See the Sacramento entry. An easy choice made with ease.
Aminu turned out to be the wrong wing to take at No. 8; Gordon Hayward and Paul George are each more valuable right now, and perhaps would have saved L.A. an asset in the Chris Paul trade. Bledsoe was a victory, though; he looks like to be a potential Kyle Lowry down the road, which is good for L.A. to have given the uncertainty of CP3's future.
Gordon Hayward (9), Jeremy Evans (55)
His production doesn't scream off the page, but it has become widely accepted that Hayward is going to be an awesome player quite soon. He's actually not as productive or promising, in my opinion, as Turner. But Hayward went No. 9, Turner went No. 2. It's all relative to the opportunity cost paid, and there's only one player picked after Hayward that Utah would rather have.
And there he is. (No, I don't mean Born Ready.) George has already become a draft prototype. You want to boost a prospect's stock? Just mention him in the same breath as Paul George. I'm convinced a Paul George comparison could get Chad Ford himself drafted into the first round.
There wasn't much left by the time the Hornets picked for the Thunder at No. 11, but OKC made a rare draft error by giving up Eric Bledsoe for a future pick. Aldrich remains untested and thus promising. But Bledsoe would have fit beautifully behind Russell Westbrook (no offense to Derek Fisher).
Just like DeMar DeRozan a year prior, no one still has any clue whether Davis was worth the pick. But again, this draft fell off a cliff after No. 10, so if Davis never reaches his potential, you can't ding the Raptors too hard.
Patrick Patterson (14)
The perils of being good enough to pick No. 14: Houston landed Patrick Patterson in 2010 and a Morris twin in 2011. (See also: the Suns of the past three seasons, with Robin Lopez, Earl Clark and a Morris twin. It's a rough draft existence.)
I had such high hopes for Tiny Gallon, too.
That Babbitt has been a ghost is a detriment to the hilarious #KAHN sequence of Lawson --> Babbitt --> Martell Webster --> Martell Webster's hair.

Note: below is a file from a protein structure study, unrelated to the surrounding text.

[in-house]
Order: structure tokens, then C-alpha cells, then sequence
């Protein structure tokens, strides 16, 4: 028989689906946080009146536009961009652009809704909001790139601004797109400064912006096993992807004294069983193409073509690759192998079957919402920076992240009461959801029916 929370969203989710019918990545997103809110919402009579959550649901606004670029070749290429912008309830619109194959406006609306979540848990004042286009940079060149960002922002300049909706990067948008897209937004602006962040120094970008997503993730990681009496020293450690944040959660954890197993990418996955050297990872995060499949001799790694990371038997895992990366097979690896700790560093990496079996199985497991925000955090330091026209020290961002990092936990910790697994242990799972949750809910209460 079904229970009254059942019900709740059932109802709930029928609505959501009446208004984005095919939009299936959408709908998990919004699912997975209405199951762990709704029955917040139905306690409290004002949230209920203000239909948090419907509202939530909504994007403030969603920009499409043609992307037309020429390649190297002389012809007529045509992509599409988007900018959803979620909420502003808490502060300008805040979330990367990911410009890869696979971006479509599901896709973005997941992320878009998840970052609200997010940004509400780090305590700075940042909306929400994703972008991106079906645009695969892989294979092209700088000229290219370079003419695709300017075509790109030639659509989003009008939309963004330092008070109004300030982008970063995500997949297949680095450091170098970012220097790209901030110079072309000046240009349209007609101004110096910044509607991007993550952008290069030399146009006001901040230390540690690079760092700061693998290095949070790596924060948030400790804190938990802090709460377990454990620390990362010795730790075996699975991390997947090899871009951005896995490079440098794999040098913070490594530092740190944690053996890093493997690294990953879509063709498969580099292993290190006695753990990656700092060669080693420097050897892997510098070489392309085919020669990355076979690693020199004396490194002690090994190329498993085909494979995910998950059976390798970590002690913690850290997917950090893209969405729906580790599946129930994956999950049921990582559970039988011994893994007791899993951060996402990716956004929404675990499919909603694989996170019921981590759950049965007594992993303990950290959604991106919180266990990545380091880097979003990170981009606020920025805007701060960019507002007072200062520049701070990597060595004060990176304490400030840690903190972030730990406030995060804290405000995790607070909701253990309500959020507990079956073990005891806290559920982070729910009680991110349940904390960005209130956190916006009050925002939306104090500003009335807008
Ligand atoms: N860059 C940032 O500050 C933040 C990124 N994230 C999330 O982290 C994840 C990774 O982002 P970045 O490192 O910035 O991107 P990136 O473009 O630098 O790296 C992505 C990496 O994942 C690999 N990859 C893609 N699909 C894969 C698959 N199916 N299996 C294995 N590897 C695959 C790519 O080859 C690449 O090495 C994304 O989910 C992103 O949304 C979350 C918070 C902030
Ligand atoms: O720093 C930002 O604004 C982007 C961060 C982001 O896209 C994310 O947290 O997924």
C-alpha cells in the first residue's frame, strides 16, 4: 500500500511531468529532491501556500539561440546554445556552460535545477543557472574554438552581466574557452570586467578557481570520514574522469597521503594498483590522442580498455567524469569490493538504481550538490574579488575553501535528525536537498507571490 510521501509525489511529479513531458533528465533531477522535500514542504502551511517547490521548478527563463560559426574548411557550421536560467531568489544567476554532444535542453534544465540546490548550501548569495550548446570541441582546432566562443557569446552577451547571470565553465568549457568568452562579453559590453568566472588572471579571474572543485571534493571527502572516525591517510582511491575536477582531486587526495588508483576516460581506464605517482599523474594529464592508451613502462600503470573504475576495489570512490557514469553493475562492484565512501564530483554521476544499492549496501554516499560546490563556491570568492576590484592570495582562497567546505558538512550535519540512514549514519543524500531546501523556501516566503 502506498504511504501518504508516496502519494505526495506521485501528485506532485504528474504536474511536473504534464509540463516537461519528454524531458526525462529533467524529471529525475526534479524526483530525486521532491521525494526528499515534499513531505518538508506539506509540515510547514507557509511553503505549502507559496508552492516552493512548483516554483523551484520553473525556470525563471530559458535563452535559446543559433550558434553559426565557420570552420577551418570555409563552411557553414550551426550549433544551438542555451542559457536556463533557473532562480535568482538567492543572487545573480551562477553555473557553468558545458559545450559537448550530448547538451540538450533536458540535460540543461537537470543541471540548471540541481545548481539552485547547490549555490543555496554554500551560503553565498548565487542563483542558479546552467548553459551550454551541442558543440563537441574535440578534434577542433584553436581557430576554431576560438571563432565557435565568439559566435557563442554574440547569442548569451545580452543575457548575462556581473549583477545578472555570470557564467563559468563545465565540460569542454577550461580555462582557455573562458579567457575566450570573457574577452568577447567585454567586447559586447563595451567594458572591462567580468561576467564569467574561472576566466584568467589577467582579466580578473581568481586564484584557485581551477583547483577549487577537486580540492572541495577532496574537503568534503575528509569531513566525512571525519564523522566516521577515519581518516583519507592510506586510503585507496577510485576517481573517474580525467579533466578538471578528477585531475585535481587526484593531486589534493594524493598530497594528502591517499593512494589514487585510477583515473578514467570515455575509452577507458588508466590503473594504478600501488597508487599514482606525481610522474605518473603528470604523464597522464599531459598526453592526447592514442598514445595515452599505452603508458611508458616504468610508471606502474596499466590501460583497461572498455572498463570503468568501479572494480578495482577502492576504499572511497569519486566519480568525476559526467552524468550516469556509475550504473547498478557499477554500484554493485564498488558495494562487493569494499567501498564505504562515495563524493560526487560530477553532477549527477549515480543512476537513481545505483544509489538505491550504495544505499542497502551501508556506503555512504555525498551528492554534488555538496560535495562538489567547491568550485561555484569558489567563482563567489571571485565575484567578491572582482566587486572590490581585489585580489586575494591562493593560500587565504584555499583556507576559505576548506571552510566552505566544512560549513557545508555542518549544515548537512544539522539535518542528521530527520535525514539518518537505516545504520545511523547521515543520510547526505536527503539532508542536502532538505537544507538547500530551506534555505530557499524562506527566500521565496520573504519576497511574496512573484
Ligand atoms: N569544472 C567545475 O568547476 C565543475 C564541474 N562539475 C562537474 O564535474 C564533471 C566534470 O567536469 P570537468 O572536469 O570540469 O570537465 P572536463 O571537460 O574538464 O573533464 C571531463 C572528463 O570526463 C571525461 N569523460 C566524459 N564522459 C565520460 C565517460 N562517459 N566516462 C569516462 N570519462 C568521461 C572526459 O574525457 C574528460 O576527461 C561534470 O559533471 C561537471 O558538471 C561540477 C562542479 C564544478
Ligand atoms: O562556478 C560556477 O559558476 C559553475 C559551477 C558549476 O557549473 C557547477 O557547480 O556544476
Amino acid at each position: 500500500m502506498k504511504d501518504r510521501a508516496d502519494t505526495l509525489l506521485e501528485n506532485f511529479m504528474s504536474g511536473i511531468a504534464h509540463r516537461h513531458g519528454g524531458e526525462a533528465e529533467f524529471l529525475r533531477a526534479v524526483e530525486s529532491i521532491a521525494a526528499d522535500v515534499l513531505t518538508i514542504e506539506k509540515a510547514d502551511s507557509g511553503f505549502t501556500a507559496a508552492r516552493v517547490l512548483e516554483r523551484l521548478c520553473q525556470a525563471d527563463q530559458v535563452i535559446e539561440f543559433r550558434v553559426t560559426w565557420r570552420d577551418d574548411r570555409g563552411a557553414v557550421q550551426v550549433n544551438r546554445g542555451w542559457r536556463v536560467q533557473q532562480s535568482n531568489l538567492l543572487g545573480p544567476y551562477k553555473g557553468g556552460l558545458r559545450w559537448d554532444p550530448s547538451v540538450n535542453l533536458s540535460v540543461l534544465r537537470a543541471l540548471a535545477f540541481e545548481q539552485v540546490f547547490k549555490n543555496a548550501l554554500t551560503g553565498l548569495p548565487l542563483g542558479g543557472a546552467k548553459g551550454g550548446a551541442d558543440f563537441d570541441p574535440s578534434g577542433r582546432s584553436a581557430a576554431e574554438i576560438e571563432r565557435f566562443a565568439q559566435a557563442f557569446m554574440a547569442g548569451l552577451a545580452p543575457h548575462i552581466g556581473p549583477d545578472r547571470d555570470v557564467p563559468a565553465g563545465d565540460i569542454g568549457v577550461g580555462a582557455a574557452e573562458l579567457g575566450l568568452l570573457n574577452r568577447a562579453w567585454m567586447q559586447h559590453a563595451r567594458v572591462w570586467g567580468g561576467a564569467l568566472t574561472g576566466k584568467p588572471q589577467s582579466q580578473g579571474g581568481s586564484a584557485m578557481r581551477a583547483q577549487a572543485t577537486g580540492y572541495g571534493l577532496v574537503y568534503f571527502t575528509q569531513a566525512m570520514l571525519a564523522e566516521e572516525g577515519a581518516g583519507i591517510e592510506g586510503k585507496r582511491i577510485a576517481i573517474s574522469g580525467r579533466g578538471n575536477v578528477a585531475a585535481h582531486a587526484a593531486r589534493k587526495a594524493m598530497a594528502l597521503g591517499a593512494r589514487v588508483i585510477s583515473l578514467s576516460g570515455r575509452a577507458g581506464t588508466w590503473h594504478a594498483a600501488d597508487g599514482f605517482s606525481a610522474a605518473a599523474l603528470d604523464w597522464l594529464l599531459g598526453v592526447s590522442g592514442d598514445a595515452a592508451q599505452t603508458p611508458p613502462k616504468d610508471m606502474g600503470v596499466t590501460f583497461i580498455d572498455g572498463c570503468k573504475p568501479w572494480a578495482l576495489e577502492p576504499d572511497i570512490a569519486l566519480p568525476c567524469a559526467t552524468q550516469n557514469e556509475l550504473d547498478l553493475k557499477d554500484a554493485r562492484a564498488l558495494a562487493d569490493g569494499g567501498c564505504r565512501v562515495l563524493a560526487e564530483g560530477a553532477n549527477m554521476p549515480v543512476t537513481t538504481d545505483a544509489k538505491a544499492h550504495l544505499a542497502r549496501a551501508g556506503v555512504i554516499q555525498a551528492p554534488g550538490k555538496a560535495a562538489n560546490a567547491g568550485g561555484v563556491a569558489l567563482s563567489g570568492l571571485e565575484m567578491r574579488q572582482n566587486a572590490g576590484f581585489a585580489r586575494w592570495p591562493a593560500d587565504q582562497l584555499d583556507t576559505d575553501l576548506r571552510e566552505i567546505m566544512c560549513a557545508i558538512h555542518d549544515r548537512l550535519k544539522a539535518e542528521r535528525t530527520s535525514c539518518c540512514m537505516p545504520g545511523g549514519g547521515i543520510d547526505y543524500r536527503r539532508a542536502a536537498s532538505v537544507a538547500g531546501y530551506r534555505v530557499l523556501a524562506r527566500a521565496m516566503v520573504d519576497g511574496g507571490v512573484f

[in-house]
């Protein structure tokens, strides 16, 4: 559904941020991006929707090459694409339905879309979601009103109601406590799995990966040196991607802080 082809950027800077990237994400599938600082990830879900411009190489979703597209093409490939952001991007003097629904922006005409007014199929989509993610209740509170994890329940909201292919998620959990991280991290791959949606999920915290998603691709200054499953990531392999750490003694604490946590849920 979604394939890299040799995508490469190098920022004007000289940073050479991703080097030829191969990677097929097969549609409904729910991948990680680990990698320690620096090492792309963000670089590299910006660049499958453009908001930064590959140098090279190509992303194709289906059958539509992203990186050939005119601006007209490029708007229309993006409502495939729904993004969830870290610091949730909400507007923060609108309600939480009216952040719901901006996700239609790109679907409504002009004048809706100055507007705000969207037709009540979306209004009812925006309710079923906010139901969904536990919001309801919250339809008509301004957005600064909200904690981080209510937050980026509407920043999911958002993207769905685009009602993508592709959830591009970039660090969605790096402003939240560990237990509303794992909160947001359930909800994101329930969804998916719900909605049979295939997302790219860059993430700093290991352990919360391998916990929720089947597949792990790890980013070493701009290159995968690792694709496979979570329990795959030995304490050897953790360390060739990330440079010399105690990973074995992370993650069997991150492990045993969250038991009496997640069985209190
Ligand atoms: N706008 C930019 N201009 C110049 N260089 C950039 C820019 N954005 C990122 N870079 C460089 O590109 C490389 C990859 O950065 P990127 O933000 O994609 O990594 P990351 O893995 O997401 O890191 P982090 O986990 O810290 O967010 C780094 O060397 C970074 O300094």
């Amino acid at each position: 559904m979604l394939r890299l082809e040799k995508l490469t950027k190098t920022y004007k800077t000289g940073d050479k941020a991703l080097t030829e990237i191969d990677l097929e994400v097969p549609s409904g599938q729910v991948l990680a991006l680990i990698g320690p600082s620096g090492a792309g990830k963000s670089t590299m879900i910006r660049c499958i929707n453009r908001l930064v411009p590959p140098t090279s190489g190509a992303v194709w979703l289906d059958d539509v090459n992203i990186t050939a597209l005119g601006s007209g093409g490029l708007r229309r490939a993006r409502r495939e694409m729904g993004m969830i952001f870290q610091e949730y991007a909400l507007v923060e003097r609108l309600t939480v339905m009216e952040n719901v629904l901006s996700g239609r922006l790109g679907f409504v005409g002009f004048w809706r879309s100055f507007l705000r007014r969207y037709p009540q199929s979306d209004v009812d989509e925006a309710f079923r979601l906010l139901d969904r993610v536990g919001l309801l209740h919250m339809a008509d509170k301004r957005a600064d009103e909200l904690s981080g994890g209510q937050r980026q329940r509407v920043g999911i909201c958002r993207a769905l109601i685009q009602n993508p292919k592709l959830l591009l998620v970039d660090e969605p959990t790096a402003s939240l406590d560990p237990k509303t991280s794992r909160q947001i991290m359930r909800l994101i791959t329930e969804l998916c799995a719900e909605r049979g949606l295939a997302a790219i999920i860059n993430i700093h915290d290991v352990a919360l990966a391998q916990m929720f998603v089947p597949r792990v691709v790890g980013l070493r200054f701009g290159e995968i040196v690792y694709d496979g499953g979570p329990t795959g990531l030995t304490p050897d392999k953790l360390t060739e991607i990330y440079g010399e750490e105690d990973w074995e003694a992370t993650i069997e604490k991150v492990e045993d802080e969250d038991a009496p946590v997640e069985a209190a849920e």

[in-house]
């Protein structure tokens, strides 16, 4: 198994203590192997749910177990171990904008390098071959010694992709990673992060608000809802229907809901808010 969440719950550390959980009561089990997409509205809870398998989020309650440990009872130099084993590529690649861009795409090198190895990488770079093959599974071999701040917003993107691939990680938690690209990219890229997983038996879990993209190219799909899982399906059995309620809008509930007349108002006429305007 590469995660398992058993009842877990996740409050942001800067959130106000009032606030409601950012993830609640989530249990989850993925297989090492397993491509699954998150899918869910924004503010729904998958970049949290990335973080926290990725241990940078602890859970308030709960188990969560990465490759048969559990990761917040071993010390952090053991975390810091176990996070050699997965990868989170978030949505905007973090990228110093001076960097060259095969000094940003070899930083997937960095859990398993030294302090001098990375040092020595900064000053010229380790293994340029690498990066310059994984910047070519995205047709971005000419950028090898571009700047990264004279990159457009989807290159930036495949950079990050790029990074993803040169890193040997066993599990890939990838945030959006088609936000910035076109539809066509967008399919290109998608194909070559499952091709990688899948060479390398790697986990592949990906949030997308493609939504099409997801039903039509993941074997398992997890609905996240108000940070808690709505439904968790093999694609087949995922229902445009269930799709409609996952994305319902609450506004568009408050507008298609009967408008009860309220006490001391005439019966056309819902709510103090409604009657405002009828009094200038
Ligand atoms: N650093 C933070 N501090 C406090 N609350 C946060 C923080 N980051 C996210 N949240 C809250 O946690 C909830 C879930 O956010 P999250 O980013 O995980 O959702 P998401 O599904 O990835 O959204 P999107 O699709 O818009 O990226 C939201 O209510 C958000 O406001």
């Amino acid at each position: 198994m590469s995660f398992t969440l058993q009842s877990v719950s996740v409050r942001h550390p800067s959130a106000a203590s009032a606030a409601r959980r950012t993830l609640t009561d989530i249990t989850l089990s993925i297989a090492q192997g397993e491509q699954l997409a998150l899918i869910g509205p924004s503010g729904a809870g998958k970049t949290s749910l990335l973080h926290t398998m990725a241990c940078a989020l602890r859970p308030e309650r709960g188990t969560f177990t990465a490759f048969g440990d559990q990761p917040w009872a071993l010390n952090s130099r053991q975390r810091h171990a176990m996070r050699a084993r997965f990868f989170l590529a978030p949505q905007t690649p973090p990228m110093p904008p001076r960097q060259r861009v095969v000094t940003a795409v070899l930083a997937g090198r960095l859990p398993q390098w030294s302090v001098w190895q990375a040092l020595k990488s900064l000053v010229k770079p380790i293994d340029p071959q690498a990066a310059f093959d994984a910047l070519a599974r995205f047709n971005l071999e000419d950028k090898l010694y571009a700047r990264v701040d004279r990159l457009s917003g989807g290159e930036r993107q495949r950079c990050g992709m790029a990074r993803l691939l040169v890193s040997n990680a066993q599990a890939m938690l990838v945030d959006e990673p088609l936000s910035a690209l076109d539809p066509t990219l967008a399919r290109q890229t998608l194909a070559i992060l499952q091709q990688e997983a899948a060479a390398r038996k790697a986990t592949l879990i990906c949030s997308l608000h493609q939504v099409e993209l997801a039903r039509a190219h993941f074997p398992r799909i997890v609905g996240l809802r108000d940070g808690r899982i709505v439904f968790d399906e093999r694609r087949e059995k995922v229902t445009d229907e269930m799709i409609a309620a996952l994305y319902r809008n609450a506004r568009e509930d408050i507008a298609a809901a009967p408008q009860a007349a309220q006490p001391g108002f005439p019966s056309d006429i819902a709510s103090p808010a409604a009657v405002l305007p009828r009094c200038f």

Danny Ainge found the rare player outside the 2010 top 10 who is a definite NBA caliber player. Bradley's importance was underhyped much of the season, but isn't going unnoticed now that he's injured at the worst time possible for the C's.
Anderson could still pay dividends down the road, but he hasn't lived up to his billing -- or gotten an opportunity to do so, really -- to date.
A Morris Peterson cap dump led New Orleans to trade down from No. 11 to 21. At No. 26, the team picked a player who would later be traded for the player picked No. 28. o_O
Dominique Jones (26)
This would have been a D were his nickname not DoJo.
Crawford helped land Kirk Hinrich and his rec specs, so cheers to that. Pape Sy provided great amusement on Twitter as everyone attempted to figure out where on Earth (literally) he came from. He wasn't exactly Targuy Ngombo, but who is?
A worthy successor for Marcin Gortat. In terms of being of the accurate size to wear Marcin Gortat's old warm-ups.
NEW YORK KNICKS
J.E. Skeets (38), Landry Fields (39)
Special mention to the Knicks for getting away with taking two white players back-to-back in the second round and getting absolutely no crap for it because, hey, one of them could actually play!
Thus ends our journey through recent past drafts. (We'll withhold judgment on 2011 for another year, mostly so I don't have to sob through a Jimmer Fredette entry.) We have a poll question rounding up all four years we looked at. Please think carefully about your answer. Lives depend on the result. Perhaps your own.